Referring to FIG. 9, the modified apparatus 100 includes an X-ray tube means 101, and a target 102 spaced from the tube to be received rearwardly into a patient's mouth. A tubular carrier element 103 for the target is attached to the tube means as at 104 and projects rearwardly. The target may be supported by a shield 105 similar to shield 71 described above. It is carried by the carrier tube 103 and projects forwardly at 105a sidewardly of the target to block X-ray sideward travel in the direction 106 and confine X-ray travel to the region designated at 107. The latter is related to teeth 108 at one side of the mouth, as shown. Portions of the shield extend above and below the target (as in FIG. 7a) and forwardly of the target as at 105b, so that a side opening is formed at only one side of the target. The target and shield rotates with the carrier probe or tube 103, and a window 109 is formed in the latter to pass X-rays. With the 30° target oriented as shown, and between upper and lower molars at one side of the mouth, the sidewardly directed wide angle X-ray beam at 107 traverses all the upper and lower teeth 110 at the opposite side of the mouth, a film 111 being located outside or inside the mouth and proximate teeth 110 for exposure to the X-radiation and recordation of tooth and gum images. Accordingly, only two exposures are needed to record images of all teeth, one exposure as illustrated, and an opposite side (mirror image) exposure with the target located between the molars at the opposite side of the mouth and directing X-rays rightwardly.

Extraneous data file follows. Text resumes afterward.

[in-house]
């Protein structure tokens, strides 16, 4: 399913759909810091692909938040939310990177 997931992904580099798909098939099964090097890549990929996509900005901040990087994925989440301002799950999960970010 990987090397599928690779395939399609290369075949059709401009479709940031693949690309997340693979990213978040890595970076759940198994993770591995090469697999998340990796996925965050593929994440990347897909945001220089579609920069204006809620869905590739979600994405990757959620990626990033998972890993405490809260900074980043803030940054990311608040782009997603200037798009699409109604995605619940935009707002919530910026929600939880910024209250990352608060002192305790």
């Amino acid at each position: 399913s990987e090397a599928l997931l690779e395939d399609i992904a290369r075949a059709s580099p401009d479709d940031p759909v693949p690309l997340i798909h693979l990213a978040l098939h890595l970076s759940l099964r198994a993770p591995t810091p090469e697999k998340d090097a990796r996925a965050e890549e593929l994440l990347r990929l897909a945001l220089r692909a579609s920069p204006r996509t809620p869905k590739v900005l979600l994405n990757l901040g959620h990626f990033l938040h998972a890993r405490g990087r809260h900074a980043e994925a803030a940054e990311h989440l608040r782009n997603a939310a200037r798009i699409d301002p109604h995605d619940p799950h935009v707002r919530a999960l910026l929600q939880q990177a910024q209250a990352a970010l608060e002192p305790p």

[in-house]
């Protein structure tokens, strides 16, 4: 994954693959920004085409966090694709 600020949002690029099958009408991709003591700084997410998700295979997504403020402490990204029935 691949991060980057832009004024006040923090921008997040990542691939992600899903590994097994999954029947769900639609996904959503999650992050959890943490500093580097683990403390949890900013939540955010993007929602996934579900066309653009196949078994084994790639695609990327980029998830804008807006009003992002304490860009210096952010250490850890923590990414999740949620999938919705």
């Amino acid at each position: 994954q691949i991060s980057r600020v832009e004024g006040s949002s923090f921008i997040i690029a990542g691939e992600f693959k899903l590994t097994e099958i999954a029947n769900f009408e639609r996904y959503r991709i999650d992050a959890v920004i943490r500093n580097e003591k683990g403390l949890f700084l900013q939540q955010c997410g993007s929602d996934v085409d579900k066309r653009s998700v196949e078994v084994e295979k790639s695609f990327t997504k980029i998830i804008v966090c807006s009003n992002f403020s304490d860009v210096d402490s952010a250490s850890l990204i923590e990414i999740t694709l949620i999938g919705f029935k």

Referring to FIGS. 10 and 11, the elements 100-105 and 109 remain as in FIG. 9; however, additional and very important structure is provided, namely, X-ray shielding and tongue suppressor means carried by the apparatus to be received into the patient's mouth and characterized in that when the target is located at one side of the mouth to direct an X-ray beam toward teeth at the opposite side of the mouth the shield will protect portions of the mouth from the X-ray beam and the patient's tongue will be suppressed relative to the X-ray beam. While such apparatus may take various forms, that form as illustrated by component 112 in FIGS. 10 and 11 is of unusual advantage. It includes a base 113 which is rearwardly lengthwise elongated and forms an elongated opening or semi-circular bore 114 sized to snugly receive the tube 103, i.e. with frictional or other (such as tongue and groove at 213) interfit resisting relative rotation of the component 112 and tube 103. Preferably, the component 112 has removable attachment to the tube 103, for ready replacement by another component for use with a different patient. Thus, component 112 may be dispensible, and provides a new, sterile hygienic cover for the tube 103 for each use. Tube 103 may consist of copper or Monel, and have a titanium window 214 to pass radiation.